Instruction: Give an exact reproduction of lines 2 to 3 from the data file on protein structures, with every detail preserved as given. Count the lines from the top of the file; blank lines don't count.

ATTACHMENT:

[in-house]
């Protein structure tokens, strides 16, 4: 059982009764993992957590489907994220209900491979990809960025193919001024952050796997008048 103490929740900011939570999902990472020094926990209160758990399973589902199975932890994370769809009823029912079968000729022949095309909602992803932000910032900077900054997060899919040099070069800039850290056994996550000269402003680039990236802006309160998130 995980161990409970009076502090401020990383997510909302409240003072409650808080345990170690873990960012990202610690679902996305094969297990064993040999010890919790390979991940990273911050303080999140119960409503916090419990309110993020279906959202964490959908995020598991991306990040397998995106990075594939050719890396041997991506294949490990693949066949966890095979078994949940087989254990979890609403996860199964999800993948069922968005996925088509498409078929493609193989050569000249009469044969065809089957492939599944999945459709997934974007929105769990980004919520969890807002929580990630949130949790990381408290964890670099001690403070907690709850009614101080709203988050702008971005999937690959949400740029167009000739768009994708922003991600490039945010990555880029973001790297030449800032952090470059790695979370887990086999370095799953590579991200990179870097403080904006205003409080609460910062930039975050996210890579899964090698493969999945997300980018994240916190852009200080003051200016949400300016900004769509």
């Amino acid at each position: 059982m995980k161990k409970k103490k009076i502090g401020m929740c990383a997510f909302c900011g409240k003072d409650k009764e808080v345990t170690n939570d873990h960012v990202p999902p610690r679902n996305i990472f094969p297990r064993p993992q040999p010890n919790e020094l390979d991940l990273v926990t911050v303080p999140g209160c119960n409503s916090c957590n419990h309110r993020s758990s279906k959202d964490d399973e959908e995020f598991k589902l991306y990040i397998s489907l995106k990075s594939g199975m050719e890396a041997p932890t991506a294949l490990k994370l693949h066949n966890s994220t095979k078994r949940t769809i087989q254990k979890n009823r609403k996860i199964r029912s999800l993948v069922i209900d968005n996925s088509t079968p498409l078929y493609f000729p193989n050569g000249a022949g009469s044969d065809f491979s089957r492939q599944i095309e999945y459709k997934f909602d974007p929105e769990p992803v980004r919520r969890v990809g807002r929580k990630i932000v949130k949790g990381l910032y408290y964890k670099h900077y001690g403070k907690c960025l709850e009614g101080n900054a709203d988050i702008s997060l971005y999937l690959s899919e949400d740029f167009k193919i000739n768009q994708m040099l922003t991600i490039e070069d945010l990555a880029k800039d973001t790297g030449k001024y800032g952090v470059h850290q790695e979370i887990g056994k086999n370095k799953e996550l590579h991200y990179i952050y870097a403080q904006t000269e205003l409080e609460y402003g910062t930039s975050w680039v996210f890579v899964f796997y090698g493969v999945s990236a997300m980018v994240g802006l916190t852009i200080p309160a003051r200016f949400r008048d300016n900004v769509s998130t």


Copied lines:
């Protein structure tokens, strides 16, 4: 059982009764993992957590489907994220209900491979990809960025193919001024952050796997008048 103490929740900011939570999902990472020094926990209160758990399973589902199975932890994370769809009823029912079968000729022949095309909602992803932000910032900077900054997060899919040099070069800039850290056994996550000269402003680039990236802006309160998130 995980161990409970009076502090401020990383997510909302409240003072409650808080345990170690873990960012990202610690679902996305094969297990064993040999010890919790390979991940990273911050303080999140119960409503916090419990309110993020279906959202964490959908995020598991991306990040397998995106990075594939050719890396041997991506294949490990693949066949966890095979078994949940087989254990979890609403996860199964999800993948069922968005996925088509498409078929493609193989050569000249009469044969065809089957492939599944999945459709997934974007929105769990980004919520969890807002929580990630949130949790990381408290964890670099001690403070907690709850009614101080709203988050702008971005999937690959949400740029167009000739768009994708922003991600490039945010990555880029973001790297030449800032952090470059790695979370887990086999370095799953590579991200990179870097403080904006205003409080609460910062930039975050996210890579899964090698493969999945997300980018994240916190852009200080003051200016949400300016900004769509």
């Amino acid at each position: 059982m995980k161990k409970k103490k009076i502090g401020m929740c990383a997510f909302c900011g409240k003072d409650k009764e808080v345990t170690n939570d873990h960012v990202p999902p610690r679902n996305i990472f094969p297990r064993p993992q040999p010890n919790e020094l390979d991940l990273v926990t911050v303080p999140g209160c119960n409503s916090c957590n419990h309110r993020s758990s279906k959202d964490d399973e959908e995020f598991k589902l991306y990040i397998s489907l995106k990075s594939g199975m050719e890396a041997p932890t991506a294949l490990k994370l693949h066949n966890s994220t095979k078994r949940t769809i087989q254990k979890n009823r609403k996860i199964r029912s999800l993948v069922i209900d968005n996925s088509t079968p498409l078929y493609f000729p193989n050569g000249a022949g009469s044969d065809f491979s089957r492939q599944i095309e999945y459709k997934f909602d974007p929105e769990p992803v980004r919520r969890v990809g807002r929580k990630i932000v949130k949790g990381l910032y408290y964890k670099h900077y001690g403070k907690c960025l709850e009614g101080n900054a709203d988050i702008s997060l971005y999937l690959s899919e949400d740029f167009k193919i000739n768009q994708m040099l922003t991600i490039e070069d945010l990555a880029k800039d973001t790297g030449k001024y800032g952090v470059h850290q790695e979370i887990g056994k086999n370095k799953e996550l590579h991200y990179i952050y870097a403080q904006t000269e205003l409080e609460y402003g910062t930039s975050w680039v996210f890579v899964f796997y090698g493969v999945s990236a997300m980018v994240g802006l916190t852009i200080p309160a003051r200016f949400r008048d300016n900004v769509s998130t």